The Taxpayer First Act signed into law by President Trump requires the IRS to make important changes that will benefit taxpayers and improve tax administration.
National Taxpayer Advocate Nina Olson, who will retire on July 31, 2019, recently released her final report to Congress, summarizing the 2019 filing season and identifying objectives for FY 2020. Top on her list of goals is the improvement of services to taxpayers, with a move towards a "taxpayer-centric strategy" designed to reduce anxiety and increase trust in our federal tax system.
The Treasury Inspector General for Tax Administration (TIGTA) recently released its Semiannual Report to Congress for the period October 1, 2018 through March 31, 2019. During this period, TIGTA completed 20 audits and 1,068 investigations concerning taxpayer data security, identity theft and impersonation fraud, tax compliance, and IRS efficiency. Of particular concern for this report and future monitoring was the effect of the lapse of appropriations for the IRS just before the start of the first tax season to incorporate changes from the Tax Cuts and Jobs Act of 2017 (TCJA).
The House Way and Mean Committee is working on a bill that would overhaul Internal Revenue Service (IRS) operations, appeals, and taxpayer services. The Taxpayer First Act faltered in the Senate Finance Committee last April, but a bipartisan group of lawmakers reintroduced the bill for consideration last month. A major focus is improving customer service, from codifying the IRS Free File program and expanding and improving services for low-income taxpayers to strengthening cybersecurity and identity protection. The bill also seeks to create an independent appeals process for IRS matters.
The Treasury Inspector General for Tax Administration (TIGTA) recently released its Semiannual Report to Congress for the period April 1, 2017 through September 30, 2017. TIGTA provides oversight for Internal Revenue Service (IRS) activities and Federal tax administration. During the most recent period, TIGTA conducted 61 audits and over 1,400 investigations into issues involving tax fraud, identity theft, and other taxpayer-related issues.
President Trump and several key members of Congress have released their proposal for federal tax reform. Their main goals are to simplify the tax code, lower tax rates, increase the competitiveness of American businesses in the international arena, and repatriate dollars currently held in offshore accounts.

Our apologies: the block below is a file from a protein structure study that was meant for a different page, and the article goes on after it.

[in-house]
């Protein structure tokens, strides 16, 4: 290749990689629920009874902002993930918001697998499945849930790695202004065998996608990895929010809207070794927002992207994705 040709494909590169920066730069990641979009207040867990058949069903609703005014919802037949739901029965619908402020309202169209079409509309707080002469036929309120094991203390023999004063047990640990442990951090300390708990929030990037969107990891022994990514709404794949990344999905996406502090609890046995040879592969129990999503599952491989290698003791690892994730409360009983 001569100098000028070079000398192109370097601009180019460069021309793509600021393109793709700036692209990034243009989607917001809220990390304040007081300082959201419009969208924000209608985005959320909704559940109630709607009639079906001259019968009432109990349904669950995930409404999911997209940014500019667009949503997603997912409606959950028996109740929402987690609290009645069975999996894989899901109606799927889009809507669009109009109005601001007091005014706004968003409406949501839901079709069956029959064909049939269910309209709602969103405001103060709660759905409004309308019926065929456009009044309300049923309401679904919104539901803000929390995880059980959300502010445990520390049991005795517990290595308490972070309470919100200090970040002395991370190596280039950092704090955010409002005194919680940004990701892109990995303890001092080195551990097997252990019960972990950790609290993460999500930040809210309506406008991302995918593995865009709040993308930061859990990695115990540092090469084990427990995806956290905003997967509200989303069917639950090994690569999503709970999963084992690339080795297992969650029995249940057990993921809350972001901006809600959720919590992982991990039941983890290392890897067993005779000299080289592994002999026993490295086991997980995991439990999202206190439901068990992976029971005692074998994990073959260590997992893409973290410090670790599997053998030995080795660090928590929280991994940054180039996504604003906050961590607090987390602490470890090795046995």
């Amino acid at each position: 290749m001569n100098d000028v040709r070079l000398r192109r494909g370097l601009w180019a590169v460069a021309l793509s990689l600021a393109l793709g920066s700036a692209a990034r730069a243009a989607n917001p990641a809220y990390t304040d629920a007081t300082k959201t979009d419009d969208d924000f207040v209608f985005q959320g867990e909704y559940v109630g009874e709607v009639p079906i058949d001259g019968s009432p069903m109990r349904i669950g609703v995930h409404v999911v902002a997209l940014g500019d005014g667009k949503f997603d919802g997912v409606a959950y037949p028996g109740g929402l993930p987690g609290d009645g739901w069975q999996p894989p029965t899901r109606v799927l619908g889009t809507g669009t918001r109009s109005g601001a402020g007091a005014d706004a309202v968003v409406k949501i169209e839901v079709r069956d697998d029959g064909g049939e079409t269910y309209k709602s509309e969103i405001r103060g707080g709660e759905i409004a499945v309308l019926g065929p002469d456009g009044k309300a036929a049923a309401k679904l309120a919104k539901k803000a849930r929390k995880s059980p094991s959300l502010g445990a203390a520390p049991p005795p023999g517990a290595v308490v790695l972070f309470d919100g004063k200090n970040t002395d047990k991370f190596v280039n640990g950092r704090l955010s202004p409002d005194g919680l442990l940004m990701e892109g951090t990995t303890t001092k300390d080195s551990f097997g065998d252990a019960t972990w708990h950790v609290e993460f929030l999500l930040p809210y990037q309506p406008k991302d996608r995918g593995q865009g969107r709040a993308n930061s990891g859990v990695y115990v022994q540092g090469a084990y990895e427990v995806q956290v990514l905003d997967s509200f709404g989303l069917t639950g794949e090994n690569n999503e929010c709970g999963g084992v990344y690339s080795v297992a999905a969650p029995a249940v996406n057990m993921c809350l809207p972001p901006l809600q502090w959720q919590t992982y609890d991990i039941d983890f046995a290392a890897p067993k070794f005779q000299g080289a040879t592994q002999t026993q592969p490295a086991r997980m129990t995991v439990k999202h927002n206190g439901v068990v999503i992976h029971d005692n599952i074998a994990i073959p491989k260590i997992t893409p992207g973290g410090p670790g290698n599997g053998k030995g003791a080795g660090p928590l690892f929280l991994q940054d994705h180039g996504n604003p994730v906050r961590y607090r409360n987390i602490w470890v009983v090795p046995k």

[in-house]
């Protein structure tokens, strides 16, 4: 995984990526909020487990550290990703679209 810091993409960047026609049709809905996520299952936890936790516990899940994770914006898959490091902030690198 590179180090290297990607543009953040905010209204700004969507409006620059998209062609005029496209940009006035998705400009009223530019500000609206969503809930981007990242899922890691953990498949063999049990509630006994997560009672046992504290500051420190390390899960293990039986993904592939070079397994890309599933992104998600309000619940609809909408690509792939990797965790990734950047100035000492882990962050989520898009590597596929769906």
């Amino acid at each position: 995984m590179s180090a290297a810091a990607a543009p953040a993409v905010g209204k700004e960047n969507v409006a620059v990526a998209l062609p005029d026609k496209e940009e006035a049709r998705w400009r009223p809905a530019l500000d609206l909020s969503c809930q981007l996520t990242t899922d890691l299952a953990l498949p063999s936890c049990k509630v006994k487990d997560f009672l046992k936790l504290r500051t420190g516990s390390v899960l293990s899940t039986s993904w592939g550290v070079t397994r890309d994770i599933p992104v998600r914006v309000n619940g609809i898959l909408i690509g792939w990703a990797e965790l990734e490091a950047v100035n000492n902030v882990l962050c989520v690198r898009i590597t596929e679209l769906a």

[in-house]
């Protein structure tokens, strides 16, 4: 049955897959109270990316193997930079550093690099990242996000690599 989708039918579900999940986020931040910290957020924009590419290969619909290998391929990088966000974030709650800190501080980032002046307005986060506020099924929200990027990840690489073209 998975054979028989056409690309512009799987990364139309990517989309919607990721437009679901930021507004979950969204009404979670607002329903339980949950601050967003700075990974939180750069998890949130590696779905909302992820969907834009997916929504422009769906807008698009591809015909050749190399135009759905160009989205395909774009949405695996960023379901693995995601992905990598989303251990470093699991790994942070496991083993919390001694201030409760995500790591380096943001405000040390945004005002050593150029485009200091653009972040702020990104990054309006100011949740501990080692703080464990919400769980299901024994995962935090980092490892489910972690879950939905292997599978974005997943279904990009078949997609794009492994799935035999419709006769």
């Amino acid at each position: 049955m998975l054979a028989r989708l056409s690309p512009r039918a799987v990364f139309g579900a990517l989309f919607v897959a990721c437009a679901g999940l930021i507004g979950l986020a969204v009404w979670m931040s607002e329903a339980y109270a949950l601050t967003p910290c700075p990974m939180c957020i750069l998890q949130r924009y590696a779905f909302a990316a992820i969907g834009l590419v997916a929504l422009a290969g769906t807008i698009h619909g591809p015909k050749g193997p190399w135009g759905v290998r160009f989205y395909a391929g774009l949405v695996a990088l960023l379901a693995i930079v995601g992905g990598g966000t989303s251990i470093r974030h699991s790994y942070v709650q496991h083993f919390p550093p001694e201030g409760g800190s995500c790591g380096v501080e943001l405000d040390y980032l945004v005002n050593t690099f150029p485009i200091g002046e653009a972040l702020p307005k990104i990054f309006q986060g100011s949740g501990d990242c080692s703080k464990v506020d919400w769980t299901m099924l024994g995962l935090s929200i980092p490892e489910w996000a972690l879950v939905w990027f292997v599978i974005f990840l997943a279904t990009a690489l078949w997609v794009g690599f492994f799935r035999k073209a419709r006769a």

The United States Senate Committee on Finance held a hearing on September 19, 2017, to address business tax reform goals. Chairman Orrin Hatch focused his opening remarks on the need to reduce corporate tax rates to remain competitive in the international market and to reduce the burden on the American working class. He recommended allowing businesses to deduct dividends paid as a way to offset what he interpreted as double-taxation, since investors are also taxed on dividends received. He also stressed the need to find a way to reduce the tax burden on pass-through entities such as sole proprietorships, LLCs, and partnerships.
The last comprehensive revision of the Internal Revenue Code occurred in 1986, when Congress passed the Tax Reform Act of 1986. On April 26, 2017, with less than one page of writing, President Trump has summarized his Tax Reform Plan, which promises to reduce tax brackets, simplify the tax code, create millions of job, and protect a variety of deductions. Included in the plan are the following proposed changes:
National Taxpayer Advocate Nina Olson recently released her 2016 annual report to Congress recommending that the IRS continue its improvements to becoming service-oriented and that the tax code be significantly simplified. According to data the Taxpayer Advocate Service (TAS) analyzed, taxpayers collectively spend about six billion hours per year complying with filing requirements, "the equivalent of three million full-time workers."
National Taxpayer Advocate Nina E. Olson gave her mid-year report to Congress on July 7, 2016, reviewing the 2016 filing season and identifying priority issues she hopes the Internal Revenue Service (IRS) will address.